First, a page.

Could there be different sub-parts of "Legal.schema.org" e.g. Legislation, case law, court documents etc ... which could advance at is own pace ?

Thanks,
John

@mwkuster
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@mwkuster mwkuster commented Jul 1, 2016

Hi Dan, John,

having timely support for a Legislation class in schema.org is of great interest for the publication of European legislation by the Publications Office of the European Union.

Covering all things legal in one go risks to be complex and take a long time, as the concrete challenges of, e.g. case law or doctrine would all already have to be analyzed at this stage. For this reason I agree with John here that the best strategy is to agree on support for legislation first and then think about extensions to other types of legal resources in response to concrete use cases.

Best regards

Marc (Küster)

@tfrancart
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@tfrancart tfrancart commented Jul 4, 2016

Hello

As @danbri suggested, I have renamed the extension from "legislation.schema.org" to "legal.schema.org", and updated the RDFa accordingly. The correct link to it is now http://legal.eli-legislation-schemaorg.appspot.com/Legislation.

To make concrete progress on this, I propose that :

  • the "Legislation" type be integrated in the core schema;
  • the rest of the proposed extension be discussed either here or on joinup or on the extension issue tracker on Github; maybe a subset of the extension can be integrated first and the more problematic features/properties can be left for tuture versions ?

Cheers

@tfrancart
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@tfrancart tfrancart commented Jul 4, 2016

Ha, and by the way, I have also added 2 markup examples to http://legal.eli-legislation-schemaorg.appspot.com/Legislation.

@twamarc
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@twamarc twamarc commented Jul 4, 2016

Hi @tfrancart;
I have a very general question regarding the extension terms.
Some of them sound very general and my be used outside this extension, or at least someone would misuse them for other mark ups. Is it feasible to have them more specific for legal domain? (maybe adding legal inside each one--only where it can be suitable-- just thinking loud here I think we need more thoughts)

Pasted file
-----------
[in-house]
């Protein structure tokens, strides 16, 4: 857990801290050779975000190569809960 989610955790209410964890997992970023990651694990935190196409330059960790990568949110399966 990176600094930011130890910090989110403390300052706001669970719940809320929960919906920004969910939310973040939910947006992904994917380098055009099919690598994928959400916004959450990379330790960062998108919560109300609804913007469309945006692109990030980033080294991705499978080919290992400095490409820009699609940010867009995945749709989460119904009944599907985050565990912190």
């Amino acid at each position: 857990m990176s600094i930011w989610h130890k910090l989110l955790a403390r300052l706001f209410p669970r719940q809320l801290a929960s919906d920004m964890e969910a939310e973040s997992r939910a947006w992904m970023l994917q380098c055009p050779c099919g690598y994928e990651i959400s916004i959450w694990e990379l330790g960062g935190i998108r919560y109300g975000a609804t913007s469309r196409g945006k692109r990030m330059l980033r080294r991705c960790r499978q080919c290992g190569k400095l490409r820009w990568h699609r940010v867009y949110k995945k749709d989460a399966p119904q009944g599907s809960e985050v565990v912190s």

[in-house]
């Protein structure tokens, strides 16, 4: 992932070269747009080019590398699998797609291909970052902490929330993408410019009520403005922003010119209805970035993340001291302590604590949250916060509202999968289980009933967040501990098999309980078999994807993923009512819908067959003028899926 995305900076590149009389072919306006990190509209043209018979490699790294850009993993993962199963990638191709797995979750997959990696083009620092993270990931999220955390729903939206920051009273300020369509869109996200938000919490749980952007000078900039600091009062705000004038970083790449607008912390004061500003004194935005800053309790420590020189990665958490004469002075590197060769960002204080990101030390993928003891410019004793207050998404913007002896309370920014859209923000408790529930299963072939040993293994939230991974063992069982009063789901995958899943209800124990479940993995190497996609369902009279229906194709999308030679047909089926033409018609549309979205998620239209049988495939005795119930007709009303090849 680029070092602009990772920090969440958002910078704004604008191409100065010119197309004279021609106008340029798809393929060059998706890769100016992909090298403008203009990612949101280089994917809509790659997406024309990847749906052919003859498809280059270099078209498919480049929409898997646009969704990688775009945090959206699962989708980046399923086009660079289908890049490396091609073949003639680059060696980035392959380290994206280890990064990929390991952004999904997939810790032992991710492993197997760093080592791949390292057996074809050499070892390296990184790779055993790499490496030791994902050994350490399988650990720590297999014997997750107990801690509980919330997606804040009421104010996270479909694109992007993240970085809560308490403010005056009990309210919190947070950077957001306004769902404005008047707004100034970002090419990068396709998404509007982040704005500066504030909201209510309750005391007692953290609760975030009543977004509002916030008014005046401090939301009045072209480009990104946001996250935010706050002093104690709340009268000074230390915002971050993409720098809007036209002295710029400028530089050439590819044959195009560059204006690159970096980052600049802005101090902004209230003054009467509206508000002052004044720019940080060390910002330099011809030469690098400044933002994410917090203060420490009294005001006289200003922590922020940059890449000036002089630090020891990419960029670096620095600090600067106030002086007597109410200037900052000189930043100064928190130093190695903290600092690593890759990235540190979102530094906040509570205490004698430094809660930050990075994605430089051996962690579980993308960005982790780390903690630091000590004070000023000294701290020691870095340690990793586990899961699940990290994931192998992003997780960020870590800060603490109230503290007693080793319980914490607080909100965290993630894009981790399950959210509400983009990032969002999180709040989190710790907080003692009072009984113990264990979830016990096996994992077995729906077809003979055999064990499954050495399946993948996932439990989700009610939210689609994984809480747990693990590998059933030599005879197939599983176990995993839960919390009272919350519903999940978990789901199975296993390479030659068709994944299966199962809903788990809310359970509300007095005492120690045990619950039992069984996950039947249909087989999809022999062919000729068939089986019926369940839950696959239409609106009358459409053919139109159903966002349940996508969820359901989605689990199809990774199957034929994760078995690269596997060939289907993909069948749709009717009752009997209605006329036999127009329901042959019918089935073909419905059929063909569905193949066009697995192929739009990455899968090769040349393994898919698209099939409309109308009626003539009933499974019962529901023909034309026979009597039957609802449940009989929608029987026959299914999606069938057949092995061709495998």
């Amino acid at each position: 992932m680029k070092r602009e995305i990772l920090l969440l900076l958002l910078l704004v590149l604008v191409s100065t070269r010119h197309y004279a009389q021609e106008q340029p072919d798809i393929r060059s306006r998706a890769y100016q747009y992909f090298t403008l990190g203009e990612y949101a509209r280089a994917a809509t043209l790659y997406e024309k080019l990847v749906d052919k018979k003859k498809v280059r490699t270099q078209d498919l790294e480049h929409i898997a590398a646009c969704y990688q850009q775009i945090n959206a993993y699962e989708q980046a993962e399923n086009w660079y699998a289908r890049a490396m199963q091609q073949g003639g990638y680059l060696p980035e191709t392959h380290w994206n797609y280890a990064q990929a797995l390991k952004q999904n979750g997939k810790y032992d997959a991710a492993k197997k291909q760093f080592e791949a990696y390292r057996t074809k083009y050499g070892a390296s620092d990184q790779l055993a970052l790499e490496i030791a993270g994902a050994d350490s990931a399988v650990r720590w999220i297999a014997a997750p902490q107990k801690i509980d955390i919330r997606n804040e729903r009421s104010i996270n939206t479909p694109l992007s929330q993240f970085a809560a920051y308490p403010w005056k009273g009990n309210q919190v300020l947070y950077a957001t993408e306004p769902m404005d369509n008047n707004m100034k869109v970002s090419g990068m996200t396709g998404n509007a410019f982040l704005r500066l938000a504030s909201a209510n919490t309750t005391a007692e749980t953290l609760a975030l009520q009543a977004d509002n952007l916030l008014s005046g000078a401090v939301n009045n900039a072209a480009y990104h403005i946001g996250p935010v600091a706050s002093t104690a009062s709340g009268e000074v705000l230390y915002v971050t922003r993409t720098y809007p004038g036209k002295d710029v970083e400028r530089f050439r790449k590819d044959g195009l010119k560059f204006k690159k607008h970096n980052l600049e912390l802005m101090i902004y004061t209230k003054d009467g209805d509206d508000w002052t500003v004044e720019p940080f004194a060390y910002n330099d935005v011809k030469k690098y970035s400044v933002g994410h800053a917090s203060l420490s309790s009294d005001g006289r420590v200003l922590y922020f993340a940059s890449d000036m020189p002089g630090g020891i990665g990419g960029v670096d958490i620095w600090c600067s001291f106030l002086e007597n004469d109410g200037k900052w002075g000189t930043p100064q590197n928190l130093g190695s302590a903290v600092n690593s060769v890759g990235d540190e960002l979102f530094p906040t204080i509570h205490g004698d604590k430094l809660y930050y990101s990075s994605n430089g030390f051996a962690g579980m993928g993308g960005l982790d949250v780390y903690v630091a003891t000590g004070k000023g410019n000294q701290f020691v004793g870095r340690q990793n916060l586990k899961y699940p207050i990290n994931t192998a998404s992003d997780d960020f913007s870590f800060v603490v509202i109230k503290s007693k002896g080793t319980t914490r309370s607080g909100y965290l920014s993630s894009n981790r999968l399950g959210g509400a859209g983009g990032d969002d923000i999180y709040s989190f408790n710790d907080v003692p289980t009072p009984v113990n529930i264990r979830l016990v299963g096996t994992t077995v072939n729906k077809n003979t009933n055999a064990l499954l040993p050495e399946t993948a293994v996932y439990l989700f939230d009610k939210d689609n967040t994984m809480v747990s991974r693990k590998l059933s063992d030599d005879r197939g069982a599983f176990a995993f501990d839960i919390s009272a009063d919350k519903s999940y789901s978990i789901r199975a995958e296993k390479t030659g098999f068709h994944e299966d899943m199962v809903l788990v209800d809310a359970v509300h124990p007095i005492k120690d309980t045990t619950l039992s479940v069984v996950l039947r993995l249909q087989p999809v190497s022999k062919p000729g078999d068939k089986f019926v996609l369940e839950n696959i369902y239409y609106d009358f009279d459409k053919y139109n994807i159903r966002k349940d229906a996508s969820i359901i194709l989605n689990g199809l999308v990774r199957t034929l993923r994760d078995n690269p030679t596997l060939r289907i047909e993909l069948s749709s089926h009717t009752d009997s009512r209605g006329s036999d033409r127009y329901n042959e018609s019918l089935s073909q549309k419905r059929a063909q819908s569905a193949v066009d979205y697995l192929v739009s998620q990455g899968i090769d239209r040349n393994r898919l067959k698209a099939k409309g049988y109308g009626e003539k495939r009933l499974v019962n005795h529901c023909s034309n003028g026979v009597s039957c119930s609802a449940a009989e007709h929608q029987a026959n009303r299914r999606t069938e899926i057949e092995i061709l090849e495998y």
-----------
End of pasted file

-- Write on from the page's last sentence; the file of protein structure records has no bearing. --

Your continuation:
eg. (just what I picked up, I did not make a deep screening!):

http://legal.eli-legislation-schemaorg.appspot.com/appliedBy
http://legal.eli-legislation-schemaorg.appspot.com/applies
http://legal.eli-legislation-schemaorg.appspot.com/changedBy
http://legal.eli-legislation-schemaorg.appspot.com/basedOn
http://legal.eli-legislation-schemaorg.appspot.com/basisFor
http://legal.eli-legislation-schemaorg.appspot.com/citedBy
http://legal.eli-legislation-schemaorg.appspot.com/cites
http://legal.eli-legislation-schemaorg.appspot.com/consolidatedBy
http://legal.eli-legislation-schemaorg.appspot.com/consolidates
http://legal.eli-legislation-schemaorg.appspot.com/dateVersion
http://legal.eli-legislation-schemaorg.appspot.com/responsibilityOf
http://legal.eli-legislation-schemaorg.appspot.com/publishedIn

etc.
Just my 2cents!
~Marc

@tfrancart
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@tfrancart tfrancart commented Jul 4, 2016

Hi @twamarc

Thanks for the feedback. A naming review wrt to SDO rules and existing properties is required. I am not totally aware of the SDO policy regarding naming of properties in extensions. Does the fact that they are in an extension is enough to disambiguate the properties ? otherwise we are open to more specific naming with "legislation" inserted in property names :

  • changes / changedBy -> legislationChanges / legislationChangedBy
  • appliedBy / applies -> legislationAppliedBy / legislationApplies
  • basedOn / basisFor -> legislationBasedOn / legislationBasisFor
  • etc.

Should I try to be as precise as possible in the naming of every properties to avoid any potential name clashes ?

@twamarc
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@twamarc twamarc commented Jul 4, 2016

Am happy with proposed terms (of course am not in the domain---others can argue here). The fact that they are in an extension is NOT enough to disambiguate the properties, we have the same problem in health-lifesci.schema.org; and renaming them after publication is very expensive (I mean in terms of technicalities/functionality maintenance/backwards compatibility, etc)
It would be nice to ship this extension already fixed and that will avoid confusion, misuse and also names clashes.

@RichardWallis
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@RichardWallis RichardWallis commented Jul 4, 2016

@tfrancart Although the documentation of the terms will be in an extension subdomain the canonical url of the term will be http://schema.org/{term} so as @twamarc indicates being in an extension does not disambiguate terms.

Comments on a brief view of terms supplied:

  • basedOn - use isBasedOn
  • cites - why is it necessary to subtype citation?
  • legislationIdentifier might be worth reviewing about general identifier issues (#428)
@GerryMatthews
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@GerryMatthews GerryMatthews commented Jul 5, 2016

On behalf of the electronic Irish Statute Book (eISB), I would like to support this proposal. I also echo the comments of John and Marc Kuster above with regard to having timely support for a Legislation class in schema.org and its subsequent benefits to publishers of legislation.

I would hope that we can agree on support for legislation first and then think about extensions to other types of legal resources.

Regards - Gerry Matthews - eISB project team - Ireland